Davis named inagural rowing head coach

Mark Heller

Whether it’s good or bad, nobody quite knows, but Title IX was stirring in the Sports Pavilion on Tuesday. So too, were Women’s Athletics Director Chris Voelz and Wendy Davis.
Davis, 42, was officially ushered in Tuesday as the new women’s rowing coach. Rowing is the newest sport to rise from Title IX at the U, and, beginning next fall, the 12th women’s varsity sport.
“We wanted someone who has had success, experience and an ability to build a program both in the short term and long term,” Voelz said.
Done and done. Davis has been coaching crew for 18 years, starting at her alma mater, UCLA. After leaving the Bruins, where she was a team MVP, she went to Stanford and then to Yale, where her team was in the top five each of the four years she was there.
Oh, and she has also coached national rowers for the 2000 Olympics.
Other than crew, soccer and hockey are the two newest sports under Voelz. All three have one thing in common — Associate Athletics Director Donna Olson became a travel agent.
Said Voelz: “We sent Donna out to a rowing association meeting out East to let everyone know we were serious, just like soccer and hockey.”
“Donna going out to a crew convention out east peaked my interest in Minnesota,” Davis said. “That is what got me here.”
Minnesota is the seventh Big Ten school to add crew to its roster, joining Indiana, Illinois, Michigan, Michigan State, Ohio State and Wisconsin. The first-ever Big Ten championships are this weekend in Madison. The first NCAA championship was in 1997.
Given the size and location of the Twin Cities campus, and the classroom reputation of Voelz’s department, Davis feels she’s in an ideal situation.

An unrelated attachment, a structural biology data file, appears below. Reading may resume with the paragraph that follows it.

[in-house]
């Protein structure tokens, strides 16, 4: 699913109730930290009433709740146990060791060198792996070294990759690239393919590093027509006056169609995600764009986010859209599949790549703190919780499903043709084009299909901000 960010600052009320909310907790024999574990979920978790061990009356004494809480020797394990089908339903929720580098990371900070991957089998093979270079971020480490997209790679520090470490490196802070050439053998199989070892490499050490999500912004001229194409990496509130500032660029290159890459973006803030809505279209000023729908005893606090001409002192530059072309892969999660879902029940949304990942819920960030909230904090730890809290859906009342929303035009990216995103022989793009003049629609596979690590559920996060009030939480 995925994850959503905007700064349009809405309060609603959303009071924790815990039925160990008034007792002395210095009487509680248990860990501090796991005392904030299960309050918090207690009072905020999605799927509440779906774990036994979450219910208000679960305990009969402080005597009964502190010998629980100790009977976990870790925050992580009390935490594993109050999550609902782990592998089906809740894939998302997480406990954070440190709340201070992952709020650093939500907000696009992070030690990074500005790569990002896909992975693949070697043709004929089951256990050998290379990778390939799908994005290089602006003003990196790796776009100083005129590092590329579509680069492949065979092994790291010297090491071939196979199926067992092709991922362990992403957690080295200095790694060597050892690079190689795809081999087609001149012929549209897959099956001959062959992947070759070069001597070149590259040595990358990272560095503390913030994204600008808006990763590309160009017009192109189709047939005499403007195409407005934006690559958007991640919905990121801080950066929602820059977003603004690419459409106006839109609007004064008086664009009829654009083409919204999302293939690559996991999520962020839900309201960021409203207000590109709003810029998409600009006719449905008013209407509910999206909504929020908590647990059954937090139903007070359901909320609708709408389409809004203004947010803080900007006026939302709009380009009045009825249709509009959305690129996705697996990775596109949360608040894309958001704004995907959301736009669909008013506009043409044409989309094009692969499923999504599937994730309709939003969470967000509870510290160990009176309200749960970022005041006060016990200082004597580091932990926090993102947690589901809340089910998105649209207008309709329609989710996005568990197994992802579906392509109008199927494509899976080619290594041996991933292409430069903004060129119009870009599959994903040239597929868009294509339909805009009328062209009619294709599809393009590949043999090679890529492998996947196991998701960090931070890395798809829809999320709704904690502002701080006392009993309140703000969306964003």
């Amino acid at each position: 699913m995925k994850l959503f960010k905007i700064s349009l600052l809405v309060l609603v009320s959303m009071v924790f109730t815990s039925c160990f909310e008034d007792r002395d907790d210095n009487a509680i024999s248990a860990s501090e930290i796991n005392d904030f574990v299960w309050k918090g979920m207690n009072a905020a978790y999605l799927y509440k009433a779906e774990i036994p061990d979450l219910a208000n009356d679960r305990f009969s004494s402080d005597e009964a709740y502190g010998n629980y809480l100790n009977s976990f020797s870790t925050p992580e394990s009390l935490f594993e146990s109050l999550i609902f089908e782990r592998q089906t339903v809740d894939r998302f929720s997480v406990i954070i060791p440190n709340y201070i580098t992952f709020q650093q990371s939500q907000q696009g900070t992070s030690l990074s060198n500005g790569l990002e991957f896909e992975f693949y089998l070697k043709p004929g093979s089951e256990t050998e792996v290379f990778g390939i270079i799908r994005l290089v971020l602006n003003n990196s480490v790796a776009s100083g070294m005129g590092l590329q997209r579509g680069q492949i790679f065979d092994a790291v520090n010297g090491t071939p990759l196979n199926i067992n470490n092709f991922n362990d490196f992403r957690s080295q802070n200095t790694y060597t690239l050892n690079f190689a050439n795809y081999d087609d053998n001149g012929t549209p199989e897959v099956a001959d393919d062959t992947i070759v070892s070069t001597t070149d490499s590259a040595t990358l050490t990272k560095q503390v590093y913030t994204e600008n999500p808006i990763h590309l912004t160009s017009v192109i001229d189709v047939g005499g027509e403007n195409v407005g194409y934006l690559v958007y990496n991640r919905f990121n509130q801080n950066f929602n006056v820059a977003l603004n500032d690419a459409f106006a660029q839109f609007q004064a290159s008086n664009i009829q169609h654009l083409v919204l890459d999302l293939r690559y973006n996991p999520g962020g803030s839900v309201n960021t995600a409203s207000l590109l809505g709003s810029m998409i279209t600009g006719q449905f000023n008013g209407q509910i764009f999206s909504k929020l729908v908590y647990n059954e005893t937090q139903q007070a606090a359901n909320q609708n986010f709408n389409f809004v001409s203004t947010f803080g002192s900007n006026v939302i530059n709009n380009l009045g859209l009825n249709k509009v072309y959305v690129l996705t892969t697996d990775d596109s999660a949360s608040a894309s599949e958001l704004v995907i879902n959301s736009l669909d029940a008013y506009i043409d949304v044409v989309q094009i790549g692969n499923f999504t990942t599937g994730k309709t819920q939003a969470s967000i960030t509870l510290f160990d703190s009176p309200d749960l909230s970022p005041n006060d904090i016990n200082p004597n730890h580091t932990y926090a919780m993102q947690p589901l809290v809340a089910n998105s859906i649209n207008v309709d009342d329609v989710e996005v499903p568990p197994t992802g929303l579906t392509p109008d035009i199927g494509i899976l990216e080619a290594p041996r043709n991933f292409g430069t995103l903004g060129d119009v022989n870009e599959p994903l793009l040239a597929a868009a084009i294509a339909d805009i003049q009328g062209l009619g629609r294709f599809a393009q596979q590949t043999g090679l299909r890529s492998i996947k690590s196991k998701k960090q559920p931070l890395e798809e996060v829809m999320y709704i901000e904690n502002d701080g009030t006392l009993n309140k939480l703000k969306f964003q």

“I consider myself to be an educator,” Davis said. “It’s all about teaching excellence. My classroom puts me on the Mississippi River … With 39,000 students we’ll be able to find some incredible athletes. I tried out for the tennis team at UCLA and didn’t make it, but I always wanted to be in sports.”
The crew team is expected to have 20 available scholarships over the next five years. Those may or may not be full-rides. They could probably use more, given that almost 20 members of the current U team — a club crew team — were in attendance.
Some of them probably came from workouts. Crew will primarily be a spring sport (when the Mississippi melts), but there will be a “head race” season in the fall.
With crew being the 12th women’s sport and the men’s athletic department having 11 varsity sports, the last question of the day was about possible unhappiness on the men’s side of Title IX.
“I expect a few thank-you cards,” said Voelz. “This means Minnesota need not touch any men’s program. I always prefer to look at the glass as being half-full. They have talked about men losing opportunities. I see women who never had opportunities.”

Mark Heller covers softball and welcomes comments at [email protected]